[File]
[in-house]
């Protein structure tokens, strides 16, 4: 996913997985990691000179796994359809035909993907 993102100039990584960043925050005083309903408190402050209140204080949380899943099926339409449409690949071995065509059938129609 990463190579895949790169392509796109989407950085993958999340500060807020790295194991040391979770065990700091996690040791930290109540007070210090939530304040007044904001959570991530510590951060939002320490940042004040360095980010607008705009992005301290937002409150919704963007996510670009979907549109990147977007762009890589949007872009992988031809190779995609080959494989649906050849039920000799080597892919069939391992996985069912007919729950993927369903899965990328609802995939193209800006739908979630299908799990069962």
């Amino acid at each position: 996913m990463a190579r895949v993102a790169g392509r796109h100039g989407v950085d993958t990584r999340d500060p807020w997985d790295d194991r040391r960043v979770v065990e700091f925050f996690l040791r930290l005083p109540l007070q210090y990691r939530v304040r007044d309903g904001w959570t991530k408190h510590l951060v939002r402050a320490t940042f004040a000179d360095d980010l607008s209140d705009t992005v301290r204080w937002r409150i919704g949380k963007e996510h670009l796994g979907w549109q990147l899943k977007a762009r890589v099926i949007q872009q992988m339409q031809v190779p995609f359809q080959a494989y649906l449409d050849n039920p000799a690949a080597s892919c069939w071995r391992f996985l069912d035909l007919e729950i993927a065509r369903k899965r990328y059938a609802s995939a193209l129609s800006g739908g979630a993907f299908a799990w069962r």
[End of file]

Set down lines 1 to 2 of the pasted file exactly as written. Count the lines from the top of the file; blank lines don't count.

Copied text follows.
[in-house]
């Protein structure tokens, strides 16, 4: 996913997985990691000179796994359809035909993907 993102100039990584960043925050005083309903408190402050209140204080949380899943099926339409449409690949071995065509059938129609 990463190579895949790169392509796109989407950085993958999340500060807020790295194991040391979770065990700091996690040791930290109540007070210090939530304040007044904001959570991530510590951060939002320490940042004040360095980010607008705009992005301290937002409150919704963007996510670009979907549109990147977007762009890589949007872009992988031809190779995609080959494989649906050849039920000799080597892919069939391992996985069912007919729950993927369903899965990328609802995939193209800006739908979630299908799990069962």